The trial was considered successful, and though there is still some way to go before the artificial pancreas becomes standard diabetes care, it’s an exciting and promising step.  It’s kind of like giving diabetes a brain, which is a wonderful thing for those of us who feel like our diabetes has a mind of its own.

*Closing the Loop – Towards an Artificial Pancreas – The Schneider Medical Center Experience
Revital Nimri, Eran Atlas, Shahar Miller, Eli Grunberg, Moshe Phillip,

Jessica Apple is the co-founder and editor-in-chief of ASweetLife.  She writes the blog The Natural Diabetic.

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Comments (5)

  1. DavidWM at

    I have had Type 1 Diabetes since 1977.  Today I take 3 shots daily, until there IS a cure! Although I am under excellent blood sugar monitoring and control; I still WANT an artificial WORKING pancreas…NOW! I wish ALL the damn federal regulators would get off their combined ASSES and puch this through…ALREADY! Damn!

  2. Bill at

    Is there a place where we can read an actual full-length article on this trial? With more information and results?

  3. This is really great news! . Thank you.

  4. This is great news, can’t wait to see those algorithms in silicon so we don’t need a laptop.

  5. jeff schwartz at

    The past 10 years have been pretty much no progress with this.  I’m 51, so I don’t expect anything anymore, but I have seen enough and know enough about the science to have figured out that the development barriers are really economic.  in 2001, I got a paradigm pump and I am on model 3, which is really no different than model 1.  In 2008, I got an implanted sensor which communicates with the pump and so, give continuous monitoring and hi/lo alarms.  The thing was monstrous in its insertion for 2 days, with an already inserted pump infusion set and very user unfriendly with the beeps and alarms.  I did it for a month.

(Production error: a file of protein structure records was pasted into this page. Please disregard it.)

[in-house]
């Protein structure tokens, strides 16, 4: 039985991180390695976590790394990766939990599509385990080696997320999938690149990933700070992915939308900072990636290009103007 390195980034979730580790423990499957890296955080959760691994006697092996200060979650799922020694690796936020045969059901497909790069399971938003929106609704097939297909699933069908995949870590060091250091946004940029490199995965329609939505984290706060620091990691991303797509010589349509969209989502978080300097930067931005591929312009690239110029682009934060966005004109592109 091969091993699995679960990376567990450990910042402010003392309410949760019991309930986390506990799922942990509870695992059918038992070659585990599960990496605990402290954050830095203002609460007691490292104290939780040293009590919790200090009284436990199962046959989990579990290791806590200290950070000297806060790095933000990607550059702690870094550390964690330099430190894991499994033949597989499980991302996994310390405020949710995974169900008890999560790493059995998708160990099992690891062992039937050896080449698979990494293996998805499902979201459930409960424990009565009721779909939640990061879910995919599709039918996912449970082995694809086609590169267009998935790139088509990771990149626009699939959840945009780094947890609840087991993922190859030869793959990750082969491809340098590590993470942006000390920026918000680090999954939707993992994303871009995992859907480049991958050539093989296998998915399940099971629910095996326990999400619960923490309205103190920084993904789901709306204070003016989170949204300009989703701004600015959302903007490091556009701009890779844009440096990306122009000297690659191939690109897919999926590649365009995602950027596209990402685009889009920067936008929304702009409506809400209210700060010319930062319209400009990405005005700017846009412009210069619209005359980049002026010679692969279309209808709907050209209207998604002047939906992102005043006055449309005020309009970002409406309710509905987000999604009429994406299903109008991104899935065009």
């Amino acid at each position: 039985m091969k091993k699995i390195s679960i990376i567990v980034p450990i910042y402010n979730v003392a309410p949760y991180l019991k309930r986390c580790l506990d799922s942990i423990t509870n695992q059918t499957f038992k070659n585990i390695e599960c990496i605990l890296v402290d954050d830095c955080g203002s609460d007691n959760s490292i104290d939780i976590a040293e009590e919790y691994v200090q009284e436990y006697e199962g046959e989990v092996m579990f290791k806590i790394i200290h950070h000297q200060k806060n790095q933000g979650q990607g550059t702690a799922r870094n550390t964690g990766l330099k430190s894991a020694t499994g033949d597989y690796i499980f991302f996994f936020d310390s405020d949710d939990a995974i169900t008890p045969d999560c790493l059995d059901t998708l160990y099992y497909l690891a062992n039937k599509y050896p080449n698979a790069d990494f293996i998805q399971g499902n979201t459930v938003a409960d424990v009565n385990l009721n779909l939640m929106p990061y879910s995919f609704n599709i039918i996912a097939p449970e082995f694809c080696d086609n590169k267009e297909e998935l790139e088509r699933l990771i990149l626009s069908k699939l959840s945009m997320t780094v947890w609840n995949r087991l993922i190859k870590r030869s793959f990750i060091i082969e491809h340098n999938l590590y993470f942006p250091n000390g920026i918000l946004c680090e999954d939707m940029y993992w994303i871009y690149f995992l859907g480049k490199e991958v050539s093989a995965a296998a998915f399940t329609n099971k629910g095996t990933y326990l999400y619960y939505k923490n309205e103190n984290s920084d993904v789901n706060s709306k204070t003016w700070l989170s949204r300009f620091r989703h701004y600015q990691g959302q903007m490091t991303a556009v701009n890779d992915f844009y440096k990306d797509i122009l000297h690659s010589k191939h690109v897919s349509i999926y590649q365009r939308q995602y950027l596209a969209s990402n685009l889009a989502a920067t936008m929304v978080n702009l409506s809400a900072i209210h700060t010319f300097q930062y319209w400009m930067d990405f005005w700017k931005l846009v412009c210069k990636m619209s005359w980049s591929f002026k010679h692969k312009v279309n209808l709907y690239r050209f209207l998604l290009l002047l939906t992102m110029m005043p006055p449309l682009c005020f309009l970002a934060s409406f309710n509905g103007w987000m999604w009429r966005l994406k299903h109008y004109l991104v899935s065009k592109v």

If the entire system were tied together in a package, the mega billion dollar test kit industry would be gone.  A1C’s would be all under 7 and endocrinology would be a rare field.  Lantus and other insulins would be history.  Many type 2’s would go to insulin and skip all the pills. 

    There has to be a money carrot and right now, the unspoken truth is noone wants to pay what it would take to shake loose from the existing Diabetes business.  To get this going, someone would need to see the promise of about $30-50K per patient up front and some additional payments for built in sensors each quarter or year. 

    That ‘s alot, even for self funding plans in large corporations.  Not enough type 1’s die or get work prohibiting complications before age 65 to make the $$ case for this alternative. 

    And medicare is certainly not going to take this on.  SSA is too busy processing the gargantuan phony “total disability” business.  E.g. a corporation in Puerto Rico  goes under, administrative judge in San Juan puts the entire plant on lifetime benefits. Really it works like that. 

    Sorry guys…good luck.